Cambridge University researchers have found that it is possible to reverse the age-related decline in the central nervous system of the multiple sclerosis (MS) patients. The study has been published in the journal Cell Stem Cell.
As we get older, our bodies' ability to regenerate decreases. This is not only true for our skin (which is evident in the wrinkles that develop as we age) but also true for other tissues in the body, including the regenerative processes in the brain. For diseases which often span several decades and are affected by regenerative processes, such as MS, this can have massive implications.
In multiple sclerosis, the insulating layers that protect nerve fibres in the brain, known as myelin sheaths, become damaged. The loss of myelin in the brain prevents nerve fibres from sending signals properly and will eventually lead to the loss of the nerve fibre itself. However, early in the disease, a regenerative process, or remyelination, occurs and the myelin sheaths are restored. Unfortunately, as people with MS age, remyelination decreases significantly, resulting in more nerve fibres being permanently lost.
However, a new study in mice shows that the age-associated decline in the regeneration of the nerve's myelin sheath, or remyelination, is reversible. The proof of principle study demonstrates that when old mice are exposed to the inflammatory cells (called monocytes) from young mice, the ageing remyelination process can be reversed.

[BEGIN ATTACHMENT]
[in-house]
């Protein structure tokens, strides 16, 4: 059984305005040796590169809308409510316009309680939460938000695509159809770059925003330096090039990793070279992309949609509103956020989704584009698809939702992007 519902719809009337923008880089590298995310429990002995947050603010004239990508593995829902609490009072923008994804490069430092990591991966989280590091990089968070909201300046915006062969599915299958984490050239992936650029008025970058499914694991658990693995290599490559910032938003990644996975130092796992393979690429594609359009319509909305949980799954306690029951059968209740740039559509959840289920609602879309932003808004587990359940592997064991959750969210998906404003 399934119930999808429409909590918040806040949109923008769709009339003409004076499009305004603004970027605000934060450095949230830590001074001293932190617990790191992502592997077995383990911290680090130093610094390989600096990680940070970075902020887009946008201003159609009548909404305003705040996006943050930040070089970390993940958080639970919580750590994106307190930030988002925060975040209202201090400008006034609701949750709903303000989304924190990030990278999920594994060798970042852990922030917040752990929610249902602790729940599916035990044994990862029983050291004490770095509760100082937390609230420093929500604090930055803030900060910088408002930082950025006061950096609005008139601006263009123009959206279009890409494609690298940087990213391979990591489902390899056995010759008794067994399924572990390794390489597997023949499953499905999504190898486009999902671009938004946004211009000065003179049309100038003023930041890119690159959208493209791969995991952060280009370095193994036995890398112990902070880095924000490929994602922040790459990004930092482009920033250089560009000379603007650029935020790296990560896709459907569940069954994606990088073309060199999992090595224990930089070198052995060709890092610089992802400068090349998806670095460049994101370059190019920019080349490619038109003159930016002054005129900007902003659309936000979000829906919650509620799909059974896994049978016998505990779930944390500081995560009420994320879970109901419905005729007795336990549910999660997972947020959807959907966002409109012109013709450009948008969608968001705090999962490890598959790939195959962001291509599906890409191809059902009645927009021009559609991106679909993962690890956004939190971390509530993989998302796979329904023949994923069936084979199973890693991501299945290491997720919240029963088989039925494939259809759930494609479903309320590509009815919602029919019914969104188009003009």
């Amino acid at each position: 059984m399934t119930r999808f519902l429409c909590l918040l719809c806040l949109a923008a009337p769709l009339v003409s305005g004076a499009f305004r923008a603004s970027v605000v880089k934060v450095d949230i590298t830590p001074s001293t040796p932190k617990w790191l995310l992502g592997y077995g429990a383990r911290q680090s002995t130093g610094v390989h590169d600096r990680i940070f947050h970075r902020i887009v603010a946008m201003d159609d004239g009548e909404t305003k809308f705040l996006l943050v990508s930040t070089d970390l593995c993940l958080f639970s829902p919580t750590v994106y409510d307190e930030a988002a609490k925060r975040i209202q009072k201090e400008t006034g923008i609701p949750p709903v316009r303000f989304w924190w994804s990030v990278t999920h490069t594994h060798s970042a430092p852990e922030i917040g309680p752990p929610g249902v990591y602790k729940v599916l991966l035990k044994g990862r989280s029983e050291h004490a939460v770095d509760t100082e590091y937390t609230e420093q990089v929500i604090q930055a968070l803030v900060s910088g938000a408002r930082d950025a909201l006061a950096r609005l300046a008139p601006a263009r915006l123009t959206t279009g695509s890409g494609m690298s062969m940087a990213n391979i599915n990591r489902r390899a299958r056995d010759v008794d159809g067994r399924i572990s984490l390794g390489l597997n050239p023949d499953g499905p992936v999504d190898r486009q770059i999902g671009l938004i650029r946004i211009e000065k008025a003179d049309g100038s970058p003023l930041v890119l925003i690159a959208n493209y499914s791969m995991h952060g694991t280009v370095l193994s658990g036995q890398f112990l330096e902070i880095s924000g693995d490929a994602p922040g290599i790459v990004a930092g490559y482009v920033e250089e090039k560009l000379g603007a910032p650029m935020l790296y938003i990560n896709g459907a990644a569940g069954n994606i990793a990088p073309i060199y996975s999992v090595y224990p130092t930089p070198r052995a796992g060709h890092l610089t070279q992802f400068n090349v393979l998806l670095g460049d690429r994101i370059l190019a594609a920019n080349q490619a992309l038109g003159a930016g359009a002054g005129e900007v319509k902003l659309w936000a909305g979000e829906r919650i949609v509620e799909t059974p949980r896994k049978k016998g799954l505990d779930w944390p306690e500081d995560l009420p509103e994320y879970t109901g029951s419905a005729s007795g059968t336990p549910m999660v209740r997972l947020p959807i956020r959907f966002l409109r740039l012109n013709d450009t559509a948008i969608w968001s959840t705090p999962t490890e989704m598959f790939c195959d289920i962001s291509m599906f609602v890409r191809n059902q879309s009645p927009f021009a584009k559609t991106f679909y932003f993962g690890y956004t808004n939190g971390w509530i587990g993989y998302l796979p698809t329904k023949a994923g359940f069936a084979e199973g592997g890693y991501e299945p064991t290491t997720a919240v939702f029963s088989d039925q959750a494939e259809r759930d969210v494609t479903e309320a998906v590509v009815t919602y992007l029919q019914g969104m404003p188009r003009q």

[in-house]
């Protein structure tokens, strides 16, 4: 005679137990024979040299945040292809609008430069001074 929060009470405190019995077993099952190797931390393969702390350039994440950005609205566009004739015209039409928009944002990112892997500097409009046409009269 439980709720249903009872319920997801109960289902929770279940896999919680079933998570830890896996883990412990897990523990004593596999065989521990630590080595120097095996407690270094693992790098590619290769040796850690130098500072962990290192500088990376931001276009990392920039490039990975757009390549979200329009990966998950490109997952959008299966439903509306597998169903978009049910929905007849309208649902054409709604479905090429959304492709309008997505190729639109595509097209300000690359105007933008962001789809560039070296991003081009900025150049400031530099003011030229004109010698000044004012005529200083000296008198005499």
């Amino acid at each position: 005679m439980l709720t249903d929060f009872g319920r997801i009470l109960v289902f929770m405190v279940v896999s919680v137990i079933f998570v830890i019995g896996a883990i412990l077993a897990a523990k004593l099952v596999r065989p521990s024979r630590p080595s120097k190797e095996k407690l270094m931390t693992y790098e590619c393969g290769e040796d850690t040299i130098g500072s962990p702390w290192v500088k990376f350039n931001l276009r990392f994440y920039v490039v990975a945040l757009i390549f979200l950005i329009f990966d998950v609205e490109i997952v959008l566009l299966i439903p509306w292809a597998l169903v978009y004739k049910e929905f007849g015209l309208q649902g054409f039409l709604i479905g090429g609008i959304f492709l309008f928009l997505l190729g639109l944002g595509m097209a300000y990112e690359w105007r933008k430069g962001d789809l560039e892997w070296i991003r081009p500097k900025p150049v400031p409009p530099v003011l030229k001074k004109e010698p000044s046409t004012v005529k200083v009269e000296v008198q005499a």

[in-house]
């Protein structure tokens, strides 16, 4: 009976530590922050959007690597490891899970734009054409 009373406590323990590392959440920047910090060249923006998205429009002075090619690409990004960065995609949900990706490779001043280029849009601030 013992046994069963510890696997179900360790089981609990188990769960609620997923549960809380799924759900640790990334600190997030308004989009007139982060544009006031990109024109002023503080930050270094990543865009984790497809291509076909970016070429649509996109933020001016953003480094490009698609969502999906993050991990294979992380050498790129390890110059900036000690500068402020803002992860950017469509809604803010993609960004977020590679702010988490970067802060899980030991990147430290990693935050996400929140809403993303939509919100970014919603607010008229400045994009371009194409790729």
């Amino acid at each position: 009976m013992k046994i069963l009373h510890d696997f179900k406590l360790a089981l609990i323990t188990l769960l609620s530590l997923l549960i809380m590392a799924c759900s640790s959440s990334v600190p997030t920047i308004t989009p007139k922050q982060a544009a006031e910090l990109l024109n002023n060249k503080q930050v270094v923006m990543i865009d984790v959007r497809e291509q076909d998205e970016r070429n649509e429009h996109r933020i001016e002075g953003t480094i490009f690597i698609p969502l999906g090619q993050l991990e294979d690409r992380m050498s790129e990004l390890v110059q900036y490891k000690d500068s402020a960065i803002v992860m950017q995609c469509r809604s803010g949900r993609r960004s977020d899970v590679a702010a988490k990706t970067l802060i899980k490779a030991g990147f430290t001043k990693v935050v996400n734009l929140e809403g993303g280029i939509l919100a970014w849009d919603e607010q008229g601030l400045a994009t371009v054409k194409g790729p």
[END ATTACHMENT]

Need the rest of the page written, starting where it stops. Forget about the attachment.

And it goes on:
Professor Robin Franklin, Director of the MS Society's Cambridge Centre for Myelin Repair at the University of Cambridge, said: "What we have shown in our study, carried out in collaboration with Dr Amy Wagers and colleagues at Harvard University, is that the age-associated decline in remyelination is reversible. We found that remyelination in old adult mice can be made to work as efficiently as it does in young adult mice.
"For individuals with MS, this means that in theory regenerative therapies will work throughout the duration of the disease. Specifically, it means that remyelination therapies do not need to be based on stem cell transplantation since the stem cells already present in the brain and spinal cord can be made to regenerate myelin - regardless of the patient's age."
Dr Doug Brown, Head of Biomedical Research at the MS Society said: "We've invested heavily in myelin repair research and are pleased to see key discoveries such as this being made as a result.
"Professor Franklin and his team have made significant breakthroughs in recent years and this provides more encouraging progress in their tireless effort to develop therapies that might stop or reverse the devastating effects of MS."
MS affects approximately 100,000 people in the United Kingdom, 400,000 in the United States and several million worldwide. Symptoms of the disease can include the loss of physical skills, sensation, vision, bladder control, and intellectual abilities.